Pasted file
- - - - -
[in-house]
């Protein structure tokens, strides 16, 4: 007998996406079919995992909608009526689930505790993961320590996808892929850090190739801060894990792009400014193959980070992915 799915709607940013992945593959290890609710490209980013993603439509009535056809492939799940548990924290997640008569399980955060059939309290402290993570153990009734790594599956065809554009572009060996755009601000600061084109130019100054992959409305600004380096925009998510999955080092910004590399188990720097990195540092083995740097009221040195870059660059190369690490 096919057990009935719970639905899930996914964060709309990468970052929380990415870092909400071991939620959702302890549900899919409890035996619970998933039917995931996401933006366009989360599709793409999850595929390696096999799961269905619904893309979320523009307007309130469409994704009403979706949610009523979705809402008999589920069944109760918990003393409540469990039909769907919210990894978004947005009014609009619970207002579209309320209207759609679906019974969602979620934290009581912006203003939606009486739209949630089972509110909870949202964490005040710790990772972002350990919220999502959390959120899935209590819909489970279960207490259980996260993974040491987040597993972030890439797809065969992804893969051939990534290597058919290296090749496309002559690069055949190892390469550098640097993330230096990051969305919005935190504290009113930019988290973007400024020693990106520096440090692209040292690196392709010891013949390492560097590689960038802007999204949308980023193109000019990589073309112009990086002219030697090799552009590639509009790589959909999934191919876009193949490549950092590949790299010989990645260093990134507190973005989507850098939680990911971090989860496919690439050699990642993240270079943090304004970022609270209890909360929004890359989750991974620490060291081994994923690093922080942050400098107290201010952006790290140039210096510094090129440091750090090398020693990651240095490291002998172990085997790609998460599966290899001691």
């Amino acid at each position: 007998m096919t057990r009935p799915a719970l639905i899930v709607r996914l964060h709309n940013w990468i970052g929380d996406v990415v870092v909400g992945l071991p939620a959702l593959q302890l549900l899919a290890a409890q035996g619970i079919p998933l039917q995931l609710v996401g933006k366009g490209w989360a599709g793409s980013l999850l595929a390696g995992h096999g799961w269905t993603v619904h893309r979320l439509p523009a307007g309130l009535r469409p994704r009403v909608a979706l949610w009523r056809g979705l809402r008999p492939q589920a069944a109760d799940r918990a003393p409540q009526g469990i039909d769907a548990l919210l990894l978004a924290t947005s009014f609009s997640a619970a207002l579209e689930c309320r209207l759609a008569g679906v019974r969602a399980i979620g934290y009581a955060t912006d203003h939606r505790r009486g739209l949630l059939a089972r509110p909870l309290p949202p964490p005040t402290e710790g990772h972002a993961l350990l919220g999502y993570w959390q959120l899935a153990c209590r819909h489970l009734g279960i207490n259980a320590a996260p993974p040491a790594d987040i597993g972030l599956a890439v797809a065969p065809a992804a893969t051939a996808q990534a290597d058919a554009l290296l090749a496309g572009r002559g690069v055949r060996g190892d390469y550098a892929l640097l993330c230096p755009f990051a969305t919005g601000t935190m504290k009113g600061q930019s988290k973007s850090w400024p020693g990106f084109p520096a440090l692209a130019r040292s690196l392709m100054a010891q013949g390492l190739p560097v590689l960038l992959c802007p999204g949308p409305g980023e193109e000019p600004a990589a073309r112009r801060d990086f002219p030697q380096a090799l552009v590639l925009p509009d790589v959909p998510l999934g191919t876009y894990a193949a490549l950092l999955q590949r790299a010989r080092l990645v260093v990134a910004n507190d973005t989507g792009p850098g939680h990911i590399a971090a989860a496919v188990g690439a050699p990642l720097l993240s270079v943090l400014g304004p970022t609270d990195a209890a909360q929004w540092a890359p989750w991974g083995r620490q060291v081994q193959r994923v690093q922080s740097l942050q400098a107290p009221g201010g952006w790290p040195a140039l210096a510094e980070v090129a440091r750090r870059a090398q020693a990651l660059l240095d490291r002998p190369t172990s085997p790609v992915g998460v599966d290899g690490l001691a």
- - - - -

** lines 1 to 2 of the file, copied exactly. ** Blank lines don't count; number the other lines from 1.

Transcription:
[in-house]
């Protein structure tokens, strides 16, 4: 007998996406079919995992909608009526689930505790993961320590996808892929850090190739801060894990792009400014193959980070992915 799915709607940013992945593959290890609710490209980013993603439509009535056809492939799940548990924290997640008569399980955060059939309290402290993570153990009734790594599956065809554009572009060996755009601000600061084109130019100054992959409305600004380096925009998510999955080092910004590399188990720097990195540092083995740097009221040195870059660059190369690490 096919057990009935719970639905899930996914964060709309990468970052929380990415870092909400071991939620959702302890549900899919409890035996619970998933039917995931996401933006366009989360599709793409999850595929390696096999799961269905619904893309979320523009307007309130469409994704009403979706949610009523979705809402008999589920069944109760918990003393409540469990039909769907919210990894978004947005009014609009619970207002579209309320209207759609679906019974969602979620934290009581912006203003939606009486739209949630089972509110909870949202964490005040710790990772972002350990919220999502959390959120899935209590819909489970279960207490259980996260993974040491987040597993972030890439797809065969992804893969051939990534290597058919290296090749496309002559690069055949190892390469550098640097993330230096990051969305919005935190504290009113930019988290973007400024020693990106520096440090692209040292690196392709010891013949390492560097590689960038802007999204949308980023193109000019990589073309112009990086002219030697090799552009590639509009790589959909999934191919876009193949490549950092590949790299010989990645260093990134507190973005989507850098939680990911971090989860496919690439050699990642993240270079943090304004970022609270209890909360929004890359989750991974620490060291081994994923690093922080942050400098107290201010952006790290140039210096510094090129440091750090090398020693990651240095490291002998172990085997790609998460599966290899001691």